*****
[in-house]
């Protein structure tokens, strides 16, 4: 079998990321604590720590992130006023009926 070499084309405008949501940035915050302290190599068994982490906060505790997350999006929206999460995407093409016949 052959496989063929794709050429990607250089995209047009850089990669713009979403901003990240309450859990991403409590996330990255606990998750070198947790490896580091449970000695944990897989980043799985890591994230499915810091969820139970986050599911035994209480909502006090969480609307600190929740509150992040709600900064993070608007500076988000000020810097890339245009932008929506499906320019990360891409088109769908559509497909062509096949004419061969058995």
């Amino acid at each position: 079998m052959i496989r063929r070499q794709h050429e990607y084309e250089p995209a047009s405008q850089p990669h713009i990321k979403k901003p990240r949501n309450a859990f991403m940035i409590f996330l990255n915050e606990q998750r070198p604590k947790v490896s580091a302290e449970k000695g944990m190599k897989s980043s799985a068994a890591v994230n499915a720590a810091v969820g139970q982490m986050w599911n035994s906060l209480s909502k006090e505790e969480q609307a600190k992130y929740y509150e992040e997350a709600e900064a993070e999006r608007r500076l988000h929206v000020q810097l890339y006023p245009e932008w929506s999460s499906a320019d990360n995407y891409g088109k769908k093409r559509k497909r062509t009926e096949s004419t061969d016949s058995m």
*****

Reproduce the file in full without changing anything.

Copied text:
[in-house]
């Protein structure tokens, strides 16, 4: 079998990321604590720590992130006023009926 070499084309405008949501940035915050302290190599068994982490906060505790997350999006929206999460995407093409016949 052959496989063929794709050429990607250089995209047009850089990669713009979403901003990240309450859990991403409590996330990255606990998750070198947790490896580091449970000695944990897989980043799985890591994230499915810091969820139970986050599911035994209480909502006090969480609307600190929740509150992040709600900064993070608007500076988000000020810097890339245009932008929506499906320019990360891409088109769908559509497909062509096949004419061969058995």
């Amino acid at each position: 079998m052959i496989r063929r070499q794709h050429e990607y084309e250089p995209a047009s405008q850089p990669h713009i990321k979403k901003p990240r949501n309450a859990f991403m940035i409590f996330l990255n915050e606990q998750r070198p604590k947790v490896s580091a302290e449970k000695g944990m190599k897989s980043s799985a068994a890591v994230n499915a720590a810091v969820g139970q982490m986050w599911n035994s906060l209480s909502k006090e505790e969480q609307a600190k992130y929740y509150e992040e997350a709600e900064a993070e999006r608007r500076l988000h929206v000020q810097l890339y006023p245009e932008w929506s999460s499906a320019d990360n995407y891409g088109k769908k093409r559509k497909r062509t009926e096949s004419t061969d016949s058995m």